Want To Buy A Used EV? These 10 Models Have Dropped Most In Cost
If you’re in the market for a new family car and want to make the switch to an electric vehicle (EVs), here are ten models that are now cheaper.
If you’re in the market for a new family car, and want to make the switch to a new electric vehicle (EVs), new developments in the EV market might make you want to consider getting a used car, instead. According to a new report from iSeeCars, several models of EVs have significantly dropped in cost over the past year.
This should be no surprise — previous reporting has found that many models of EVs have been slowly cutting costs month over month, like Tesla. But now, according to iSeeCars, the prices of EVs are now stabilizing, with prices down 3.6% year-over-year this June following months of continued price drops. The report analyzed over 1.8 million 1- to 5-year-old used cars from June 2022 to 2023, and calculated the price cuts from there.
“A year ago, used EV prices were on the upswing, rising faster than the average used car,” iSeeCars Executive Analyst Karl Brauer said. “Electric vehicle prices are now falling at nearly 10 times the rate of the average used vehicle, reflecting a clear shift in EV supply and demand.”
The cars are listed not by the most significant drop in real dollars — rather, the largest price drop in terms of percentage of the overall cost of the vehicle. The Tesla Model X, for example, has had the 2nd most significant price drop since June 2022. But it’s still one of the more expensive vehicles on this list, clocking in at an average price of $70,158 in June of 2023, much more expensive than the Nissan LEAF or BMW 5 Series, models lower on the list.
And the cost of your car could be cheaper — if it qualifies for the Used Clean Vehicle Tax Credit, which was enacted in January of 2023.
Used EVs with the biggest price drops
- Tesla Model 3, average price $37,023, down 30.5% since June 2022
- Tesla Model X, average price $70,158, down 21.3% since June 2022
- Nissan LEAF, average price $22,504, down 19.2% since June 2022
- Tesla Model S, average price $64,938, down 19% since June 2022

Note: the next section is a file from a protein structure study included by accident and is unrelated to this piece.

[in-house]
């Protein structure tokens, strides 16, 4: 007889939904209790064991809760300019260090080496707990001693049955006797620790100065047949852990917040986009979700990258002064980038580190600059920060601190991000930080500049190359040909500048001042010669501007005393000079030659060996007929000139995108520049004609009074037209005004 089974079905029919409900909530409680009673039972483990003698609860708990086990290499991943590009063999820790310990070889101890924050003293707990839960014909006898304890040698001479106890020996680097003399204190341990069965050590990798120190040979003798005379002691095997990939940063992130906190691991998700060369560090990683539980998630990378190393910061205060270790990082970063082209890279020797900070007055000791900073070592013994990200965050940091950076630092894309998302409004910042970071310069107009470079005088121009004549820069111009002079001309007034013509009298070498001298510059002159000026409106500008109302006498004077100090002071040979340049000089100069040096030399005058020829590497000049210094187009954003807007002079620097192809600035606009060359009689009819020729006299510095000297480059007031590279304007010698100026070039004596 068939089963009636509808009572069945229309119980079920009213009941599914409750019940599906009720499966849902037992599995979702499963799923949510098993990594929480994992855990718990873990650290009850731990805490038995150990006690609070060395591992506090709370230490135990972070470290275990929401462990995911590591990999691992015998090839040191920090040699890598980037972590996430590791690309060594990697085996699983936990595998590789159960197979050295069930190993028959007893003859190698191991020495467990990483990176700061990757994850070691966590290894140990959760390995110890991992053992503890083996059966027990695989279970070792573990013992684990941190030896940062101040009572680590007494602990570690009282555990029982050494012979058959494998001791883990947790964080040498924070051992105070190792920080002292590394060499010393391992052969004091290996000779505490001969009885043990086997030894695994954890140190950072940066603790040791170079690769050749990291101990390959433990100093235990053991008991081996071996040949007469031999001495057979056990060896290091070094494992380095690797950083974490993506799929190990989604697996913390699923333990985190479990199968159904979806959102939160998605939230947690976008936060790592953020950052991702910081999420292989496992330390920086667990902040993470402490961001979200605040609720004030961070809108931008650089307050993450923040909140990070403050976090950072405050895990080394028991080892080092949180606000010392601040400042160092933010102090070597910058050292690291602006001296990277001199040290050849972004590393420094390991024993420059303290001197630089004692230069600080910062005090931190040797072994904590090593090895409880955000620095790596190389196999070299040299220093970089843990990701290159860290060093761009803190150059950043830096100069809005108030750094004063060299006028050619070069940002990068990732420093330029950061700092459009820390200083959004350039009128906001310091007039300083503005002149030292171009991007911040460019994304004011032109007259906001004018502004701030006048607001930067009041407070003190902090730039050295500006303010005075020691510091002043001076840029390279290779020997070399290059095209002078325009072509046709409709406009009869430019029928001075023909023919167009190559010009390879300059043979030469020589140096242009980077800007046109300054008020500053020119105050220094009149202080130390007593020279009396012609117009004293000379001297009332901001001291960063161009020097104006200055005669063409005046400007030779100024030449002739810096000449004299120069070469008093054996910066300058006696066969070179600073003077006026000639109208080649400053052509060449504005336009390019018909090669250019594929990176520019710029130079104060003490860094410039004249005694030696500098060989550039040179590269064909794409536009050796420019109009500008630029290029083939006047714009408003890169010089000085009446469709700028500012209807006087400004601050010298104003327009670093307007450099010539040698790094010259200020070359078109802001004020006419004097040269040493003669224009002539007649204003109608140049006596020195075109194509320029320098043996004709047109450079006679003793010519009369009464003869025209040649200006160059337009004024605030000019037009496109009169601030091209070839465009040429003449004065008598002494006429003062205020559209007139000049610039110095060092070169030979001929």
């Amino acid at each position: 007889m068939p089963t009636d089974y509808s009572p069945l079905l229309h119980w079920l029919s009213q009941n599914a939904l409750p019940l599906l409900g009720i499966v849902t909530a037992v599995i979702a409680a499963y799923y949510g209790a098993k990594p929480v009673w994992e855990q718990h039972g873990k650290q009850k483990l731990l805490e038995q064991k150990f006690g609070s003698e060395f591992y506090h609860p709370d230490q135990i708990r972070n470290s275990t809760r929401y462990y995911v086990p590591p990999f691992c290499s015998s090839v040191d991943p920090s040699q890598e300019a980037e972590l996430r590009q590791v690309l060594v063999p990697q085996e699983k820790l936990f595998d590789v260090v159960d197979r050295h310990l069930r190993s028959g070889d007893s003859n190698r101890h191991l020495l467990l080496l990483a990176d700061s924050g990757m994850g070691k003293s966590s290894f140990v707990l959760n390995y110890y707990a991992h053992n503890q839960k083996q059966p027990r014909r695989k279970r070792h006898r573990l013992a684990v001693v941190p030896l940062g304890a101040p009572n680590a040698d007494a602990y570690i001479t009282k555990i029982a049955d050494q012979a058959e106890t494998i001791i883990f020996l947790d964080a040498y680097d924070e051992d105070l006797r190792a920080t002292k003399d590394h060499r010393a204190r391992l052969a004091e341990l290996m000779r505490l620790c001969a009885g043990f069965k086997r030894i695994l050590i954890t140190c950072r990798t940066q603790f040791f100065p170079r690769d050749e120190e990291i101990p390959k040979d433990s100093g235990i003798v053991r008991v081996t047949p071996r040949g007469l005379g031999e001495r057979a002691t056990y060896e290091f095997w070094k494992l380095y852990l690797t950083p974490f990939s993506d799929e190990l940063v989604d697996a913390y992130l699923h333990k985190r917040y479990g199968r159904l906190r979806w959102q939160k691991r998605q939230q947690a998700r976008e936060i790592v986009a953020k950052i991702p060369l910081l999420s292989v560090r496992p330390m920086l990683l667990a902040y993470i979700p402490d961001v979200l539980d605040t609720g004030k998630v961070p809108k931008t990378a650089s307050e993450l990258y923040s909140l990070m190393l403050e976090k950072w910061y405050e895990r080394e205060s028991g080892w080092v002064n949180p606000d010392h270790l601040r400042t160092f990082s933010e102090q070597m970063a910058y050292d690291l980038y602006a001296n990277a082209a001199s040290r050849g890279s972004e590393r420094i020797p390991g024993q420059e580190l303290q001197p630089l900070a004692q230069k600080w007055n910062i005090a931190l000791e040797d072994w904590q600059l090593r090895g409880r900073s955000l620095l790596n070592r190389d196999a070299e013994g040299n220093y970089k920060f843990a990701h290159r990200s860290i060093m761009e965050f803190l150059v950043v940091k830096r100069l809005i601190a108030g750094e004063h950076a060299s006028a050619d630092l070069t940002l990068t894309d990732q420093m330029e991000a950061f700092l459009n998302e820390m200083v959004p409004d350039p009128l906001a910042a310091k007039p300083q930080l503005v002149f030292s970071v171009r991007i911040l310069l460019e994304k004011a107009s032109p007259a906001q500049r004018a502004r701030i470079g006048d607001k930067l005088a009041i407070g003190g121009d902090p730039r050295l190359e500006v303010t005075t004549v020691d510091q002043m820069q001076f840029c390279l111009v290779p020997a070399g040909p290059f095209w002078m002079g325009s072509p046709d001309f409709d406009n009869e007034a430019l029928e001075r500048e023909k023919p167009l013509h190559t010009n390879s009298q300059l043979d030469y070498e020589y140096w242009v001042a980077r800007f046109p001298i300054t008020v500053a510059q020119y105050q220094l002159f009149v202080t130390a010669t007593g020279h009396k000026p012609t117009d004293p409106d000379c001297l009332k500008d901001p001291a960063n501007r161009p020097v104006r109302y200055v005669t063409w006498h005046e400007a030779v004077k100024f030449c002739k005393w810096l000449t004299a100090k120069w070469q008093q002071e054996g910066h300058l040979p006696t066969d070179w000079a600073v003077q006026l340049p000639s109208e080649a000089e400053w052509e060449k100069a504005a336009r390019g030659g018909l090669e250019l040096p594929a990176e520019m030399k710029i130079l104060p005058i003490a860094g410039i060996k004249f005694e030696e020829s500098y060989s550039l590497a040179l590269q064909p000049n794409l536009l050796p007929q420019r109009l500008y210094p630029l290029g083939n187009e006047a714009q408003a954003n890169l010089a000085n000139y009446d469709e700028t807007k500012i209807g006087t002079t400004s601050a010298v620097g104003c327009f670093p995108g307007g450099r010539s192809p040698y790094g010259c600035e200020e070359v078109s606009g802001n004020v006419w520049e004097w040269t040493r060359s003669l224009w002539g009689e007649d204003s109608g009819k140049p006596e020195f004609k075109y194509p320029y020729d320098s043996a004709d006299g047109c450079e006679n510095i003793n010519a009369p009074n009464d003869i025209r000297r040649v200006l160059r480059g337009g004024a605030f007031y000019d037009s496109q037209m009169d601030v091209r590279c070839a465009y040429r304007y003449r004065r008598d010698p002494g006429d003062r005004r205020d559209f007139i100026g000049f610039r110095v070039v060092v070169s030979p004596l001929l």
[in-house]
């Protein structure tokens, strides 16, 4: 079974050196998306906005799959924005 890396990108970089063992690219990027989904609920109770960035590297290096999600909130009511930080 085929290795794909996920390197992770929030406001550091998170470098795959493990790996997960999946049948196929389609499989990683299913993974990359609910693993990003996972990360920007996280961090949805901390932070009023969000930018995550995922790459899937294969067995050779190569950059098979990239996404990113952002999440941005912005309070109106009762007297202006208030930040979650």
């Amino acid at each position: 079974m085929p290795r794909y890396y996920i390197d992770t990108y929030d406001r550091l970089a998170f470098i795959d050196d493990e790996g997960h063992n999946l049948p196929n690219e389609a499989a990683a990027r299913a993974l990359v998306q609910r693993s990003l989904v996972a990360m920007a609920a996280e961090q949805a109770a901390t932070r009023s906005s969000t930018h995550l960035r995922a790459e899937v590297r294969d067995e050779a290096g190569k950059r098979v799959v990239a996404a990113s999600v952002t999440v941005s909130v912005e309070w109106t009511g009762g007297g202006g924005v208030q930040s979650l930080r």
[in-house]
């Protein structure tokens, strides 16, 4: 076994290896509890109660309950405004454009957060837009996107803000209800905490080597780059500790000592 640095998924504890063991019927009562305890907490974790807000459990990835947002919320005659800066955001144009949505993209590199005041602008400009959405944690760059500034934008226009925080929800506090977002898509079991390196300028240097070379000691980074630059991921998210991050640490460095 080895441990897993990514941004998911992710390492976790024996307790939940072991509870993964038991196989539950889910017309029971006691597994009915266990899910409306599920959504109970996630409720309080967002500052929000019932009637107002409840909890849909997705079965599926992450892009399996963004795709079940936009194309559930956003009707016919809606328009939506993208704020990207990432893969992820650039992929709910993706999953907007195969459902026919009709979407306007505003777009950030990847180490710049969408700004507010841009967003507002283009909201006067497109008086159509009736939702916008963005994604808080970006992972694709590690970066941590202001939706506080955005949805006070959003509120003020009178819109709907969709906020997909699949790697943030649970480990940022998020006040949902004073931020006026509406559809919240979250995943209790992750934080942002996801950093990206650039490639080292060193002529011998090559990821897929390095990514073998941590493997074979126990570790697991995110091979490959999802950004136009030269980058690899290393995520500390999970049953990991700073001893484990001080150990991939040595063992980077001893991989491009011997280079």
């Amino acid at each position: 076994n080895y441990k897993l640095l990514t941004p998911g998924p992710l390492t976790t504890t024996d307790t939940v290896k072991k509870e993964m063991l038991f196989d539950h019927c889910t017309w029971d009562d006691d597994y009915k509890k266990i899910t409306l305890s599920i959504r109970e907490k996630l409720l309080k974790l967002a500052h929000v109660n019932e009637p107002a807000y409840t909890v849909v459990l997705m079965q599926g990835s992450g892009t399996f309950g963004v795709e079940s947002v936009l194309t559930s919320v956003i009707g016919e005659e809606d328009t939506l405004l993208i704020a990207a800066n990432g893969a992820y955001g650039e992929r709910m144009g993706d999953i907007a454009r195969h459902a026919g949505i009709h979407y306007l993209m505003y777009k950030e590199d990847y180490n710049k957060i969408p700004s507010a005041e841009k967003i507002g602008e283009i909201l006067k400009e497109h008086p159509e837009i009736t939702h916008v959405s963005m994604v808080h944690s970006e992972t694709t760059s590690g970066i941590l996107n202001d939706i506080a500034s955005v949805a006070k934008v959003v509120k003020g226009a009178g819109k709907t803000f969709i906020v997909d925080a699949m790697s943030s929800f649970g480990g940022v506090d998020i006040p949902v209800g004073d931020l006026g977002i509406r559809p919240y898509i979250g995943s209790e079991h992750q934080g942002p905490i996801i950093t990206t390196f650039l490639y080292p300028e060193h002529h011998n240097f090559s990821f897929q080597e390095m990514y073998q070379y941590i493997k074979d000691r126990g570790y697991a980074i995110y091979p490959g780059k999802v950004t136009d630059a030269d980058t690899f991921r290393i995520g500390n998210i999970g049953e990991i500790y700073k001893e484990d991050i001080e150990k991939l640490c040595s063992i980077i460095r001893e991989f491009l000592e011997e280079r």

- Land Rover Range Rover, average price $75,481, down 18.5% since June 2022
- Land Rover Range Rover Velar, average price $46,269, down 17.5% since June 2022
- Land Rover Discovery, average price $40,986, down 16.8% since June 2022
- Hyundai IoniQ Hybrid, average price $20,148, down 16.2% since June 2022
- Jaguar E-PACE, average price $33,214, down 16.2% since June 2022
- BMW 5 Series, average price $32,811, down 15.5% since June 2022
What Is the Used Clean Vehicle Tax Credit?
At the start of 2023, qualifying used electric vehicles purchased from a licensed dealer for $25,000 or less means you may be eligible for a used clean vehicle tax credit, which equals 30% of the sale price, up to a maximum credit of $4000, per the IRS.
To qualify for the tax credit for a used EV, you must:
- not be the original owner of the vehicle
- not be claimed as a dependent on another person’s tax return
- not have claimed another used EV in the last three years
In addition, your income is taken into account too.
Your gross income (AGI) may not exceed:
- $150,000 for married filing jointly or a surviving spouse
- $112,500 for heads of households
- $75,000 for all other filers
Do any of these used EVs qualify for the Used Clean Vehicle Tax Credit?
For a vehicle to qualify for the tax credit, there are several markers that need to be met as well, including:
- a sale price of $25,000 or less
- a model year at least 2 years earlier than the calendar year when you buy it
- a gross vehicle weight rating of less than 14,000 pounds
- not have already been transferred to a qualified buyer after August 16, 2022
- have a gross vehicle weight rating of less than 14,000 pounds
- be an eligible FCV or plug-in EV with a battery capacity of at least 7 kilowatt hours
- be for use primarily in the United States
Of the 10 used vehicles with the lowered prices, the Nissan LEAF and the Hyundai IoniQ Hybrid qualify for the tax credit. Jaguar entered into a “written agreement with” the government “to become a qualified manufacturer,” but hasn’t yet submitted a list of makes and models, so keep an eye out for that if that’s your dream EV.
To check a full list of the used EVs that qualify for the tax credit, check out IRS’ list.
To read the full report, head to iSeeCars.